Cultural differences and levels of literacy meant that their info sheets about mental health and substance use, even when translated into different languages, weren't connecting with immigrants—the concept of mental health didn't seem familiar to clients at all.
Fortunately, both organizations belong to a coalition called the BC Partners for Mental Health and Substance Use Information, also known as the BC Partners. In the spirit of the collaborative nature of the group, both organizations worked together to address this challenge. After consulting with another group that provides immigrant services, they came up with a better way to reach their audience: English-language classes, which most newcomers take. The organizations decided to invest in mental health and substance use-themed resources for English-language instructors.
"It's been rewarding to see this initiative continue, now four years and four lesson plans later," said Sarah Hamid-Balma, the director of mental health promotion for CMHA BC. "We've been struck by instructor feedback about how helpful they find this approach. I think we can really credit that to authentic consultation. This is one of several initiatives we work on with CISUR, and I don't think any of them would have happened without the foundation of the BC Partners."
B.C.'s division of the Canadian Mental Health Association and the Canadian Institute for Substance Use Research are just two of the seven organizations that make up the BC Partners:
PHSA's BC Mental Health and Substance Use Services oversees the partnership, which is dedicated to the following:
- Health literacy, or improving British Columbians' understanding of mental health and substance use issues
- Increasing people's awareness of how to access services
- Addressing the stigma that exists around mental health and substance use
The BC Partners recognize that both mental health and substance use operate on a continuum and occur (and co-occur) much more often than many think.
As a piece of the BC Partners' literature says, "Mental health and substance use are part of the human journey. Everyone experiences the complexities of mental health and substance use in various ways, through various forms, and at various stages of life. It is a natural and normal condition for people to attend to mental health and manage substance use."
"This is a unique and remarkable group," said Susan Good, the executive responsible for stewardship of the BC Partners on behalf of BC Mental Health and Substance Use Services. "It's been fascinating for me to watch the way that they have a respect and appreciation of each other while they are so different. I've never seen another collaborative group like this. Normally, collaborations happen with partners who are more equal or similar. These folks are quite different, but aligned around a common purpose."
Originally, the organizations worked individually on their health promotion, mental health and substance use literacy work. In 2002, the Ministry of Health brought them together as a partnership, provided funding, and tasked BC Mental Health and Substance Use Services with oversight.
"It was a conscious and strategic decision to bring this group of non-profits; all of which were doing some kind of high-quality health promotion and literacy work, to work together for greater provincial impact," said Deborah Ross, the director of strategic initiatives at BC Mental Health and Substance Use Services. She works with the BC Partners.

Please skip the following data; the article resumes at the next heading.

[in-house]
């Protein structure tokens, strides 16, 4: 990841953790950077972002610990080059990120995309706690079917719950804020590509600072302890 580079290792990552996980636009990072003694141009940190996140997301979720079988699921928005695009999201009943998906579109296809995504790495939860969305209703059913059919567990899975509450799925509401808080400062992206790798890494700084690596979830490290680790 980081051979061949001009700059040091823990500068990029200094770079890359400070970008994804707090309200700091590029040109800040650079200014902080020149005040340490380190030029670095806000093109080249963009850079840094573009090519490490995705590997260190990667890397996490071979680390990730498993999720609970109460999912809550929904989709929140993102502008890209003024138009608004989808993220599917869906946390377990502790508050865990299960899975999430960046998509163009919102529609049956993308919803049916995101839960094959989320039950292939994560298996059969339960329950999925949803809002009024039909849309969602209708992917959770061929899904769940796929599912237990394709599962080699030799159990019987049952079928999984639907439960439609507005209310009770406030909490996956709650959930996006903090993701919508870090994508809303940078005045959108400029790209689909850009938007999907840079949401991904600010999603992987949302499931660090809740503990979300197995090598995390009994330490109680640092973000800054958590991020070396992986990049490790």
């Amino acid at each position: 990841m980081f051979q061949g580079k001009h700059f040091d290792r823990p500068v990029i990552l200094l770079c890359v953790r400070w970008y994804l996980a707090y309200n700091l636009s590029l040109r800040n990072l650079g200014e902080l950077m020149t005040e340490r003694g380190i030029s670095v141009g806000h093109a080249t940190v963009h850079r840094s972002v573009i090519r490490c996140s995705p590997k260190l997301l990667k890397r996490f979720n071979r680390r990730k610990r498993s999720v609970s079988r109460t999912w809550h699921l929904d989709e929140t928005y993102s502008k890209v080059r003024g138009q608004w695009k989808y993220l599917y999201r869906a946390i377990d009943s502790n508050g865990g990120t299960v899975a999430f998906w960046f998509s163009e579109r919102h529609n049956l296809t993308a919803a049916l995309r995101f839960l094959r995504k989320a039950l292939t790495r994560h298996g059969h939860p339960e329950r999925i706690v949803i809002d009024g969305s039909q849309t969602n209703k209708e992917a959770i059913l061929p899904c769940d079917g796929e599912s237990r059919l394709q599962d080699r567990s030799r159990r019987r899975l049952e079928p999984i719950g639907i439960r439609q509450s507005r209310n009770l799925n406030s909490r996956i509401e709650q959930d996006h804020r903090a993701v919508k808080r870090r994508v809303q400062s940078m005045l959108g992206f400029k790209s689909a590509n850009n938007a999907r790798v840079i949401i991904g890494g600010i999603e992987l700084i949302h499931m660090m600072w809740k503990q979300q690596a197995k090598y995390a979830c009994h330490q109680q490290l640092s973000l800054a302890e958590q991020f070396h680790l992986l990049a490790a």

One of the BC Partners' key collaborative initiatives is the Here to Help website, which contains mental health and substance use information, online support and resources. Another project is a quarterly journal, Visions: BC's Mental Health and Addictions Journal. It focuses on personal stories of people with lived experiences, including patients, family members and health care organizations. Each partner contributes at least two articles per issue, and partners are involved in setting priority themes.
The work with BC Partners is just one component of the work these busy organizations do.
"They have a lot going on, but they do find opportunities to partner on different mental health and substance use issues," Ross said. "As we move forward, our real focus is on ensuring an evidence-informed approach that is built on effective collaboration, so we can better serve British Columbians."
The partnership is also a kind of seal-of-approval that guarantees that only the latest evidence-based research and findings is made available to the public on heretohelp.bc.ca.
"If you Google 'depression,' imagine how many millions of results come up," Ross said. "You don't know which ones you can trust. HeretoHelp BC helps mitigate that."
The partners are required to consult at multiple sources in different areas of a particular topic, she continues. "If they do, say, an info sheet on borderline personality disorder, they have to consult with at least two or three people in different areas of work to ensure that the content makes sense, is up-to-date, is in plain language, and is based on the best evidence in terms of looking at academic literature."
Working together, whether in smaller groups or all together, there's no doubt that the partners can achieve more and better results in their efforts to provide resources, information and education to the people who need it most.
This is part two in our series on the BC Partners. Learn more: